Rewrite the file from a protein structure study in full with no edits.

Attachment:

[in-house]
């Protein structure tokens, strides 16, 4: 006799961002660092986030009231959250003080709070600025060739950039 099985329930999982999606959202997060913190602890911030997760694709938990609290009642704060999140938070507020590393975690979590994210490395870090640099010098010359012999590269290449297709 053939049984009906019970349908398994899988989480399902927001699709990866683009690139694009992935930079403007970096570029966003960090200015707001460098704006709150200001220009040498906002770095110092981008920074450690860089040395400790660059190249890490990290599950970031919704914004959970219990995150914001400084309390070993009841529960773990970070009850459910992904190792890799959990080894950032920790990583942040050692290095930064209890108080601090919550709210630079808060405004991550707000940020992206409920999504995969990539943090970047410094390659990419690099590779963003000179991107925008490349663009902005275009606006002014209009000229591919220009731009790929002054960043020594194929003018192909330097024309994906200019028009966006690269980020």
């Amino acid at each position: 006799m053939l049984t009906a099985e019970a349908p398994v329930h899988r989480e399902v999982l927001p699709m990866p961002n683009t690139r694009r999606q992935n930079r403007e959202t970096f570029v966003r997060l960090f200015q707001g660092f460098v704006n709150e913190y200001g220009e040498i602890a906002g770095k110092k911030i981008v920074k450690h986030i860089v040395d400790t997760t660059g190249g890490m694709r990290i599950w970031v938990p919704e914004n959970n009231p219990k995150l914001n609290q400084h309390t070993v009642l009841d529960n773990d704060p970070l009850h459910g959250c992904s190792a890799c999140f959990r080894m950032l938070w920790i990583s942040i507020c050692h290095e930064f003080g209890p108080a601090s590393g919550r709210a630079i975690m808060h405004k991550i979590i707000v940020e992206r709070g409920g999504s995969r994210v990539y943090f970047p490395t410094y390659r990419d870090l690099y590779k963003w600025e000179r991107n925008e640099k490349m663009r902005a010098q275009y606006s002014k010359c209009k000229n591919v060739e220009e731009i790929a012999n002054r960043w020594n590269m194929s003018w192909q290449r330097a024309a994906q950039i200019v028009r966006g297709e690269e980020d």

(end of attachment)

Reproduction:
[in-house]
């Protein structure tokens, strides 16, 4: 006799961002660092986030009231959250003080709070600025060739950039 099985329930999982999606959202997060913190602890911030997760694709938990609290009642704060999140938070507020590393975690979590994210490395870090640099010098010359012999590269290449297709 053939049984009906019970349908398994899988989480399902927001699709990866683009690139694009992935930079403007970096570029966003960090200015707001460098704006709150200001220009040498906002770095110092981008920074450690860089040395400790660059190249890490990290599950970031919704914004959970219990995150914001400084309390070993009841529960773990970070009850459910992904190792890799959990080894950032920790990583942040050692290095930064209890108080601090919550709210630079808060405004991550707000940020992206409920999504995969990539943090970047410094390659990419690099590779963003000179991107925008490349663009902005275009606006002014209009000229591919220009731009790929002054960043020594194929003018192909330097024309994906200019028009966006690269980020």
């Amino acid at each position: 006799m053939l049984t009906a099985e019970a349908p398994v329930h899988r989480e399902v999982l927001p699709m990866p961002n683009t690139r694009r999606q992935n930079r403007e959202t970096f570029v966003r997060l960090f200015q707001g660092f460098v704006n709150e913190y200001g220009e040498i602890a906002g770095k110092k911030i981008v920074k450690h986030i860089v040395d400790t997760t660059g190249g890490m694709r990290i599950w970031v938990p919704e914004n959970n009231p219990k995150l914001n609290q400084h309390t070993v009642l009841d529960n773990d704060p970070l009850h459910g959250c992904s190792a890799c999140f959990r080894m950032l938070w920790i990583s942040i507020c050692h290095e930064f003080g209890p108080a601090s590393g919550r709210a630079i975690m808060h405004k991550i979590i707000v940020e992206r709070g409920g999504s995969r994210v990539y943090f970047p490395t410094y390659r990419d870090l690099y590779k963003w600025e000179r991107n925008e640099k490349m663009r902005a010098q275009y606006s002014k010359c209009k000229n591919v060739e220009e731009i790929a012999n002054r960043w020594n590269m194929s003018w192909q290449r330097a024309a994906q950039i200019v028009r966006g297709e690269e980020d």